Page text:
Plastic Packaging Tax and EPR Legislation – Rethinking waste materials

The way businesses handle their plastics is about to radically change with the introduction of two new pieces of legislation: a Plastic Packaging Tax and Extended Producer Responsibility for Packaging (EPR) Legislation.

As part of the Plastics Packaging Tax, all plastic packaging components made or imported into the UK from 1st April will be liable for a specific material tax if they don’t meet a minimum recycled content of 30% by weight.

Meanwhile, the EPR legislation – due to launch next year following a round of consultation – will require businesses placing materials on the market to bear the full costs of the collection, sorting, recycling and disposal of packaging waste.

Plastic Packaging Tax – who pays what?

The Plastic Tax is to be charged at a rate of £200 per tonne. Businesses that manufacture or import less than 10 tonnes of plastic in a 12-month timeframe will be exempt from the tax. However, HMRC say businesses will need to register for Plastic Packaging Tax if they’ve manufactured or imported 10 or more tonnes of plastic packaging within the last 12 months, or are projected to do so within the next 30 days.

It will therefore be crucial for businesses to keep accurate accounts of their packaging manufacturing and imports rates, even if they fall below the 30% threshold. Last month, the Department for Environment, Food and Rural Affairs (DEFRA) published a detailed update on the tax, including an extensive list of items that will be subjected to it, along with and those that won’t be.

Extended Producer Responsibility for Packaging Legislation

Meanwhile plans for Extended Producer Responsibility (EPR) for Packaging have been set out by the Government to encourage businesses to prioritise recyclable materials and help improve Britain’s current recycling rate from 45% to the target of 65% by 2030.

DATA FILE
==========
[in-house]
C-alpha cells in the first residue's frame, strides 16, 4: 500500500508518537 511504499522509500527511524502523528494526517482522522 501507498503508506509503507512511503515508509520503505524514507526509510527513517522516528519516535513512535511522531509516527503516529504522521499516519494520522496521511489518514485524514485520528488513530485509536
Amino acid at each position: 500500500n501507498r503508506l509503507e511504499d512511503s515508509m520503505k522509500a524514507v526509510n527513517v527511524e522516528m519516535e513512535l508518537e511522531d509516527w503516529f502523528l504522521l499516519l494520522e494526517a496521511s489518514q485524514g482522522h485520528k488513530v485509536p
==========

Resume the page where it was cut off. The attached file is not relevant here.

The objective of the policy is to deliver a more circular economy for packaging, where greater quantities of recyclable waste are reprocessed into valuable, high-quality secondary resources.

EPR incentivises producers to make better, more sustainable decisions at the product design stage, such as making it easier for products to be re-used or recycled at their end of life. It also places the financial burden of managing products that have reached the end of their life on producers, shifting the full cost of collecting household waste away from the taxpayer.

The need for such legislation has become clear over the last few years. A House of Commons briefing paper from this January estimated that in Britain gets through five million tonnes of plastic every year, with roughly half being used for packaging. Government data also revealed that just 47% of total plastic packaging waste in this country is recycled or recovered.

If Britain is to achieve the Government’s stated target of eliminating avoidable plastic waste by the end of 2042, such legislation is crucial. Businesses from all industries should be aware of the following key points:

  • There will be a greater financial incentive for producers to use recycled packaging and to increase recycled content in packaging.
  • The collection of additional data around recycling rates will be made compulsory.
  • Data reporting requirements will become more complex.
  • An introduction of new fees could see a rise in producer compliance costs.
  • Reporting on plastic packaging being manufactured and imported will need to be completed as well as aggregates for sales made in each of the devolved administrations across the UK.

EPR reporting begins in 2023. It will be based on a business’s 2022 data. This will provide an impetus to put processes in place now to ensure there is visibility of packaging materials, along with other materials used within the business.

It’s time to start thinking differently about waste

These new pieces of legislation mean that businesses that deal with plastic materials will need to make sure that sustainability is at the heart of their entire end-to-end production cycle and design process.

Companies should also consider how they can optimise their waste streams to reduce the amount of plastic that ends up at landfill. The most effective way of dealing with waste is to not create it in the first place, so efficiency and optimal use of the most effective materials is crucial.

At Axil Integrated services, we help businesses think about waste differently and treat it as a valuable resource. Most companies generate complex waste streams. It is part of Axil’s remit to ensure our clients’ waste is properly segregated (including, but not limited to, plastic) in order to reduce their waste management costs. We can help them integrate a waste hierarchy to reduce, reuse and recycle materials wherever possible.

Axil can also provide a total waste audit, giving businesses the chance to drive out waste costs, increase recycling, and reduce their environmental impact – all while making sure they receive value for their waste materials. By doing so, we hope to help businesses meet the environmental challenges of the coming years and decades.

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